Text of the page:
[Excerpt] “Throughout history many people have viewed sodomy and prostitution as moral evils, because sex has often been linked to sin and, therefore, to immorality and guilt. For example, in ancient Hebrew, a sodomite was known as a qadhesh, a male temple prostitute who was associated with heathen deities and impure forms of worship. The female version of qadhesh, qedheshah, is translated directly as prostitute. This archaic view of labeling prostitution and sodomy as impure has been challenged over time, and both topics are still a source of great controversy. […]
This note is a comparative analysis of sodomy and prostitution. This note will examine the history of both topics in the United States and, to a limited extent, in other countries. The primary focus will be on the laws and regulations governing people who engage in either practice, as well as the moral arguments used in opposition to either practice. The note will also look at the change in sodomy laws after Lawrence, current arguments for changing prostitution laws, as well as examine the effect the reasoning of Lawrence may have on future challenges to anti-prostitution laws.
This note is intended to show similarities between the moral justifications for banning sodomy and prostitution, as well as the heterosexist influence on society concerning both issues. This note does not advocate for a change in prostitution laws.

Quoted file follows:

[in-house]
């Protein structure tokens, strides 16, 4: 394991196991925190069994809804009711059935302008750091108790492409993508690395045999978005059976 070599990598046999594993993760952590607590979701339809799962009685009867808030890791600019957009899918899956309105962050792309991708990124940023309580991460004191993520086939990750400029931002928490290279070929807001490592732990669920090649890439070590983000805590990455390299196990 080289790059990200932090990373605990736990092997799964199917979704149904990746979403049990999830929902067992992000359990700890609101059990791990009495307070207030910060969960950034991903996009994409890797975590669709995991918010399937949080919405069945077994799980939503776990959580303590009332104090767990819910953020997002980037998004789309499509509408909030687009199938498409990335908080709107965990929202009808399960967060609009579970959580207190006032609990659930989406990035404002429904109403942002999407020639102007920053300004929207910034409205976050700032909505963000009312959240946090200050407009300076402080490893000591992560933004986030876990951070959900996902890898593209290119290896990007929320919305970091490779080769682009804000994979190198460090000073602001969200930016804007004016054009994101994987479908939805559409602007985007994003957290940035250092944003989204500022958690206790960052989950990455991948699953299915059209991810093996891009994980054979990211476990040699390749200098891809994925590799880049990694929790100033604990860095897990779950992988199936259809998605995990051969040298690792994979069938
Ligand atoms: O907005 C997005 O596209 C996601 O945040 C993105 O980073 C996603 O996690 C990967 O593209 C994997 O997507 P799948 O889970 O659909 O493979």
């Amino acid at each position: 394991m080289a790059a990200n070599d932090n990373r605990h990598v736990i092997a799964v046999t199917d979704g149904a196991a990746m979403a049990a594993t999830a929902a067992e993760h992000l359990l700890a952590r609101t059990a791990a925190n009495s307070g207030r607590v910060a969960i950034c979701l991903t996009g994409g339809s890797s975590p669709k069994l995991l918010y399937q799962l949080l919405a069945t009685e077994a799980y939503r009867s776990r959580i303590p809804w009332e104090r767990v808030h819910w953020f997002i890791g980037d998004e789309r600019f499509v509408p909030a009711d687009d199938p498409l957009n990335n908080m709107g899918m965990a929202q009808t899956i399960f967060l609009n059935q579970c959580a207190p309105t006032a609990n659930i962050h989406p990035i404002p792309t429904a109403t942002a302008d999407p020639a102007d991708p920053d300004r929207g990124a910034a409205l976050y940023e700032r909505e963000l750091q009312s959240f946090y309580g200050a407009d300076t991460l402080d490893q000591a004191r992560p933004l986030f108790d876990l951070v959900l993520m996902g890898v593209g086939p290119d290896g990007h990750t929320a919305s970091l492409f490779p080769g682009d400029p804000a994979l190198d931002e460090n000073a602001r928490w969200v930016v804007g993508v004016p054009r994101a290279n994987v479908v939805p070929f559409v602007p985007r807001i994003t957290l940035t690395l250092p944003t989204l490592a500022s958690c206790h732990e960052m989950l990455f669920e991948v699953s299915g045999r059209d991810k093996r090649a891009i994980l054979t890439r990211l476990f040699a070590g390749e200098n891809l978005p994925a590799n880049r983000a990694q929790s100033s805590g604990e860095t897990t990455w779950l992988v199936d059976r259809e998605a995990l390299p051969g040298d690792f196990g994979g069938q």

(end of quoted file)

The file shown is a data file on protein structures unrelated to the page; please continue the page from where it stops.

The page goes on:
This note concentrates on a limited aspect of both sodomy and prostitution. In dealing with sodomy, the note discusses only consensual sodomy. Sodomy perpetrated upon a person in the context of rape or coercion is not discussed in this note. Additionally, consensual and voluntary prostitution between adults is the only form of prostitution covered by this note. This note will not address the prostitution of underage people, forced prostitution, or human trafficking.
Part II focuses on a general overview of American regulations that are based on moral arguments. Part III provides an overview of sodomy and prostitution, specifically addressing how regulations are used to address moral issues.”
Nicole A. Hough, Sodomy and Prostitution: Laws Protecting the “Fabric of Society”, 3 Pierce L. Rev. 101 (2004), available at http://scholars.unh.edu/unh_lr/vol3/iss1/7